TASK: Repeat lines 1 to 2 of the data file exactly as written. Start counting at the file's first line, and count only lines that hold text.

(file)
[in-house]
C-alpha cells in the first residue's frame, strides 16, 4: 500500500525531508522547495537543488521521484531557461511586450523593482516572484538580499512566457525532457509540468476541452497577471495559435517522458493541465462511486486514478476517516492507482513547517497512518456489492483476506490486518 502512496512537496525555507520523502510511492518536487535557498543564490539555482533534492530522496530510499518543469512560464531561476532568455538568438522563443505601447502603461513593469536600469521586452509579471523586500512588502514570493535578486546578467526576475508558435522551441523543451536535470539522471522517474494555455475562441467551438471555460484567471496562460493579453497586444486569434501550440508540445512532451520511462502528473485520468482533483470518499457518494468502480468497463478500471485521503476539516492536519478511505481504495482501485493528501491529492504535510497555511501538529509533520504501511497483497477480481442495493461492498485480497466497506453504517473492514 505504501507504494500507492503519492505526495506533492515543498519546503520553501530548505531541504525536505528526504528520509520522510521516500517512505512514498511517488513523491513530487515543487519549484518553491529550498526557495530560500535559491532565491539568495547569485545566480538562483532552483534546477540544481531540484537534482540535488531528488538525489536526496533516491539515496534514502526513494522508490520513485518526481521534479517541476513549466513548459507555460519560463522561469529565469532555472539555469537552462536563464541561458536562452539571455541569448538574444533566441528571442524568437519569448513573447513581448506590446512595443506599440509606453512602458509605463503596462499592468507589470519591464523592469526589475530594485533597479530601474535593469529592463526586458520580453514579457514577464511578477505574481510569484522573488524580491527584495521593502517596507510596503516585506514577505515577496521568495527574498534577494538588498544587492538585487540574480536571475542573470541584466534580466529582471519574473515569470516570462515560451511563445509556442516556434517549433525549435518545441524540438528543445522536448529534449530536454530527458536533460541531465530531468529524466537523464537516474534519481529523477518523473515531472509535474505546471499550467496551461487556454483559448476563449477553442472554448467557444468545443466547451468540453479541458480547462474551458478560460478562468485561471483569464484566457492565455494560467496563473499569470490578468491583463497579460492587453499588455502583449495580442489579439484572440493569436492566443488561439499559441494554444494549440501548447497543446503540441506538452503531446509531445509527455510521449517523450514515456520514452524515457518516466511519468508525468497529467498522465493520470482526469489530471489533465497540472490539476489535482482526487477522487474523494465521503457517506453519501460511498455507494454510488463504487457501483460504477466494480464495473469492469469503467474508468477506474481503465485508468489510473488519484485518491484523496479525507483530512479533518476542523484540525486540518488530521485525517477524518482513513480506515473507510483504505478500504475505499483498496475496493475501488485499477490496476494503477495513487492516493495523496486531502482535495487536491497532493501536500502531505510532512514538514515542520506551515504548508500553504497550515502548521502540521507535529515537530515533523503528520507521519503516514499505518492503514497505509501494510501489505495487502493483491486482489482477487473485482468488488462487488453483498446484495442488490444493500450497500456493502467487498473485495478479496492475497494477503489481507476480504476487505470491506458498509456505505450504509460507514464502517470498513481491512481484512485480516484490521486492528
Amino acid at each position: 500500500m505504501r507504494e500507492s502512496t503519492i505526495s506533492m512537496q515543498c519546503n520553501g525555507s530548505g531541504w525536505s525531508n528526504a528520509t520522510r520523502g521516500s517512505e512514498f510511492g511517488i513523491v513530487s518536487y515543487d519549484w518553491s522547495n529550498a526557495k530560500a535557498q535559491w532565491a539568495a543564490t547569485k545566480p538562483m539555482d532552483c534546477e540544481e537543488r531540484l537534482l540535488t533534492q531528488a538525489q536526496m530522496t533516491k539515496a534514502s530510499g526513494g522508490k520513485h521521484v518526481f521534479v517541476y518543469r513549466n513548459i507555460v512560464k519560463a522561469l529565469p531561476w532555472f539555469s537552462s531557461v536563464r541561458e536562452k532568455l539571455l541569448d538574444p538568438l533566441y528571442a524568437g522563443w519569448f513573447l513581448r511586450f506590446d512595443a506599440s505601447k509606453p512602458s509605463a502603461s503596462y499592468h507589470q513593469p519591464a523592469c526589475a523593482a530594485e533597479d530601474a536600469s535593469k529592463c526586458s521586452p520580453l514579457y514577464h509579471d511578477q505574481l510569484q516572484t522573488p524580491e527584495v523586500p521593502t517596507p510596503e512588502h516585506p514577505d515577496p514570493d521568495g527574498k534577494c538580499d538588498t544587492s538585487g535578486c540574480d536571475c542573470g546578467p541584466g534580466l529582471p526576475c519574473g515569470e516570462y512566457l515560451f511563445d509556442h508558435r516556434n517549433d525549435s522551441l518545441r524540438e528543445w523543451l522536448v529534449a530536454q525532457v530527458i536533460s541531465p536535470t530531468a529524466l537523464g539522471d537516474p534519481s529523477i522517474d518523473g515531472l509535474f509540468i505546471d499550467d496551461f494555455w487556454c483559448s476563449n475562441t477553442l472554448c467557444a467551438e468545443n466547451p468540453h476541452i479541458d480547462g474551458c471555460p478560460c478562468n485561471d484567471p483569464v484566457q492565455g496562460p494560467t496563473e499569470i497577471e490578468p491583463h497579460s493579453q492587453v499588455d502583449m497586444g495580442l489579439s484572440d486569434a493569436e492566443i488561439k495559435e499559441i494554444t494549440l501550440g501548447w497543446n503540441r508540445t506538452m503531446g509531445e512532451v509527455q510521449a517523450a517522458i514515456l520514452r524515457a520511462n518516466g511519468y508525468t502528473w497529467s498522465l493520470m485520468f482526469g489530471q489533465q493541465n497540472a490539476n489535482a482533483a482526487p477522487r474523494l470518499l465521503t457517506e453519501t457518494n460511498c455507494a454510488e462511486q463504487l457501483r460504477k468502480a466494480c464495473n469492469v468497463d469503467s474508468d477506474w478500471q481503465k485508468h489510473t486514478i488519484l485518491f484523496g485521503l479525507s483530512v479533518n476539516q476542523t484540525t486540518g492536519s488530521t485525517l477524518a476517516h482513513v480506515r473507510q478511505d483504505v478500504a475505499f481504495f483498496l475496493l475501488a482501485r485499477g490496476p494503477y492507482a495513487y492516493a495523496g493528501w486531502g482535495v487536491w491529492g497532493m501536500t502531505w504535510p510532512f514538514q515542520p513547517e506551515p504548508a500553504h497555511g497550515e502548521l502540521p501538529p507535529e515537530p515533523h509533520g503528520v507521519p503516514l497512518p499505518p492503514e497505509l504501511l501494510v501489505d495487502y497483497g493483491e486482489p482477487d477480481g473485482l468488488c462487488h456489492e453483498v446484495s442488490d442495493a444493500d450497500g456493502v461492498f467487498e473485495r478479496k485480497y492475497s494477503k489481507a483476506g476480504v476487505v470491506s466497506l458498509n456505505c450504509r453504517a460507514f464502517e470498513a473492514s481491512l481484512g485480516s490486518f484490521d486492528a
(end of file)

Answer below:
[in-house]
C-alpha cells in the first residue's frame, strides 16, 4: 500500500525531508522547495537543488521521484531557461511586450523593482516572484538580499512566457525532457509540468476541452497577471495559435517522458493541465462511486486514478476517516492507482513547517497512518456489492483476506490486518 502512496512537496525555507520523502510511492518536487535557498543564490539555482533534492530522496530510499518543469512560464531561476532568455538568438522563443505601447502603461513593469536600469521586452509579471523586500512588502514570493535578486546578467526576475508558435522551441523543451536535470539522471522517474494555455475562441467551438471555460484567471496562460493579453497586444486569434501550440508540445512532451520511462502528473485520468482533483470518499457518494468502480468497463478500471485521503476539516492536519478511505481504495482501485493528501491529492504535510497555511501538529509533520504501511497483497477480481442495493461492498485480497466497506453504517473492514 505504501507504494500507492503519492505526495506533492515543498519546503520553501530548505531541504525536505528526504528520509520522510521516500517512505512514498511517488513523491513530487515543487519549484518553491529550498526557495530560500535559491532565491539568495547569485545566480538562483532552483534546477540544481531540484537534482540535488531528488538525489536526496533516491539515496534514502526513494522508490520513485518526481521534479517541476513549466513548459507555460519560463522561469529565469532555472539555469537552462536563464541561458536562452539571455541569448538574444533566441528571442524568437519569448513573447513581448506590446512595443506599440509606453512602458509605463503596462499592468507589470519591464523592469526589475530594485533597479530601474535593469529592463526586458520580453514579457514577464511578477505574481510569484522573488524580491527584495521593502517596507510596503516585506514577505515577496521568495527574498534577494538588498544587492538585487540574480536571475542573470541584466534580466529582471519574473515569470516570462515560451511563445509556442516556434517549433525549435518545441524540438528543445522536448529534449530536454530527458536533460541531465530531468529524466537523464537516474534519481529523477518523473515531472509535474505546471499550467496551461487556454483559448476563449477553442472554448467557444468545443466547451468540453479541458480547462474551458478560460478562468485561471483569464484566457492565455494560467496563473499569470490578468491583463497579460492587453499588455502583449495580442489579439484572440493569436492566443488561439499559441494554444494549440501548447497543446503540441506538452503531446509531445509527455510521449517523450514515456520514452524515457518516466511519468508525468497529467498522465493520470482526469489530471489533465497540472490539476489535482482526487477522487474523494465521503457517506453519501460511498455507494454510488463504487457501483460504477466494480464495473469492469469503467474508468477506474481503465485508468489510473488519484485518491484523496479525507483530512479533518476542523484540525486540518488530521485525517477524518482513513480506515473507510483504505478500504475505499483498496475496493475501488485499477490496476494503477495513487492516493495523496486531502482535495487536491497532493501536500502531505510532512514538514515542520506551515504548508500553504497550515502548521502540521507535529515537530515533523503528520507521519503516514499505518492503514497505509501494510501489505495487502493483491486482489482477487473485482468488488462487488453483498446484495442488490444493500450497500456493502467487498473485495478479496492475497494477503489481507476480504476487505470491506458498509456505505450504509460507514464502517470498513481491512481484512485480516484490521486492528